Having dealt UK manufacturing a devastating blow from which it's still not recovered your Tory friends abandoned their sado-monetarist faith in 1984 and abruptly changed direction (without ever admitting it, naturally) and lo the era of credit liberalisation was begun. Fortunately for Thatcher the unearned and undeserved benison of North Sea oil + gas was then flowing ashore in sufficient quantity to keep >3 million people unemployed otherwise she may never have got away with it. The economy soon came a cropper with Lawson's MIRA bubble, confirming that the Tories were still as useless with money as they always had been, but by then the City of London's sinister eminence had been restored and the Great British public was now so delirious with the promise of easy credit that it seemed the good times would never end.

No no no. 

You're off script. 

The credit boom and bust was all Gordon Brown's fault. ;)

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5 hours ago, zugzwang said:

Having dealt UK manufacturing a devastating blow from which it's still not recovered your Tory friends abandoned their sado-monetarist faith in 1984 and abruptly changed direction (without ever admitting it, naturally) and lo the era of credit liberalisation was begun. Fortunately for Thatcher the unearned and undeserved benison of North Sea oil + gas was then flowing ashore in sufficient quantity to keep >3 million people unemployed otherwise she may never have got away with it. The economy soon came a cropper with Lawson's MIRA bubble, confirming that the Tories were still as useless with money as they always had been, but by then the City of London's sinister eminence had been restored and the Great British public was now so delirious with the promise of easy credit that it seemed the good times would never end.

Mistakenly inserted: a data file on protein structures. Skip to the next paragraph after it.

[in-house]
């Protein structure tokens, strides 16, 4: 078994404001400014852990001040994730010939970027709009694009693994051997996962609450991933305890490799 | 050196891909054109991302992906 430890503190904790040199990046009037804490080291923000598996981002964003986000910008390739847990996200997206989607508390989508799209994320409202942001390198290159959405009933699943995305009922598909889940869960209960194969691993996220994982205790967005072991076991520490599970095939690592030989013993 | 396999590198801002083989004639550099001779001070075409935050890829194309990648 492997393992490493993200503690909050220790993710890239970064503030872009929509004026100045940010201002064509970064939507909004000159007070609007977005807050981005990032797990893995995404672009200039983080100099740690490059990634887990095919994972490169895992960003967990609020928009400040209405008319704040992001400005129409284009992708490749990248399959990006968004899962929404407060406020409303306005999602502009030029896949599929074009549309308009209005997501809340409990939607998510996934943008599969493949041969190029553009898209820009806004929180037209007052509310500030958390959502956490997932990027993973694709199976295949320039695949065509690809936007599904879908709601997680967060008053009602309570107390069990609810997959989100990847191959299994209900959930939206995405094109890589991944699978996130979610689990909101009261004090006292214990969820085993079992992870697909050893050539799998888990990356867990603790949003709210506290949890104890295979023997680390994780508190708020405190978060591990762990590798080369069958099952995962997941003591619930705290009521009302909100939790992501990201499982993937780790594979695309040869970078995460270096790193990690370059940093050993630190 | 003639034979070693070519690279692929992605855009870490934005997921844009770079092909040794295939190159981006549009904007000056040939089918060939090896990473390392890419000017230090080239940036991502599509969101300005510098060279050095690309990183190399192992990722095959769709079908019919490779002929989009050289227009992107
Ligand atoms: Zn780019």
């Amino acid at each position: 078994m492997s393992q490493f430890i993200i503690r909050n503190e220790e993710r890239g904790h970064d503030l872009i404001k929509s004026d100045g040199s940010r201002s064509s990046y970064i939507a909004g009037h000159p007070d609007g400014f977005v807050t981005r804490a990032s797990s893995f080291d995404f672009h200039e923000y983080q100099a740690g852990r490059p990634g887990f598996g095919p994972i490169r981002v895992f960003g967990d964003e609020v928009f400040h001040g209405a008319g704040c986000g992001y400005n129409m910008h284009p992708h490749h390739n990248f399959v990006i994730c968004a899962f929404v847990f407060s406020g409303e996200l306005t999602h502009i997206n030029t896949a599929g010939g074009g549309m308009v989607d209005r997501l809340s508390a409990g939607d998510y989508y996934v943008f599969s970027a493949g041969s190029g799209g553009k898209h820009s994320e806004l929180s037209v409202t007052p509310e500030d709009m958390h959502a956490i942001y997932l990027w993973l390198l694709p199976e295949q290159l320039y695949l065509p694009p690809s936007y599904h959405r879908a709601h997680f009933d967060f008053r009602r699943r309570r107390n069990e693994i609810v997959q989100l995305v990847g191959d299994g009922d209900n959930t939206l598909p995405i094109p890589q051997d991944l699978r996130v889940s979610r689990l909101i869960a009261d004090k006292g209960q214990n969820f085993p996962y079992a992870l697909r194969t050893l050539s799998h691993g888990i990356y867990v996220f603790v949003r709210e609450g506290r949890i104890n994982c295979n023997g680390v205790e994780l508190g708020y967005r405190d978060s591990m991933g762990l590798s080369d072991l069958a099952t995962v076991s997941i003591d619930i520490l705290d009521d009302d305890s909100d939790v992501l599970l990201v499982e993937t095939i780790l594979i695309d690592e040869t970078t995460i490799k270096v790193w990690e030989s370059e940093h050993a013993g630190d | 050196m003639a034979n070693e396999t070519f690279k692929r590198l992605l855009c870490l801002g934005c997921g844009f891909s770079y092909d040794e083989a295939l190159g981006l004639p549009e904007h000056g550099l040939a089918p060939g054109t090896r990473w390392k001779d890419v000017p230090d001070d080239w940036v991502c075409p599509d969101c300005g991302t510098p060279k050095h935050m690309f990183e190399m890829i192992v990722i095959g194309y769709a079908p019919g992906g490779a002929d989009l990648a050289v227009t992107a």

This really needs saying over and over and yet what was it "The lady's not for turning!" But did, just like Ted Heath in fact.

I guess if you "own" the press you can get away with this stuff.

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5 hours ago, Oki said:

In the interest of balance.

0rykrwG.png

xg1QQMQ.pngjFtqTVQ.png399rUqv.png

 

 

Before anyone mentions Glass-Steagall and 'overpowering global forces' lets not forget the Gramm–Leach–Bliley Act was passed in mid November '99,  after UK house prices had risen 33% in two years!. and as for overpowering global forces...JU3ZSWn.jpg

Turns out they were entirely optional and Germany decided not to get involved.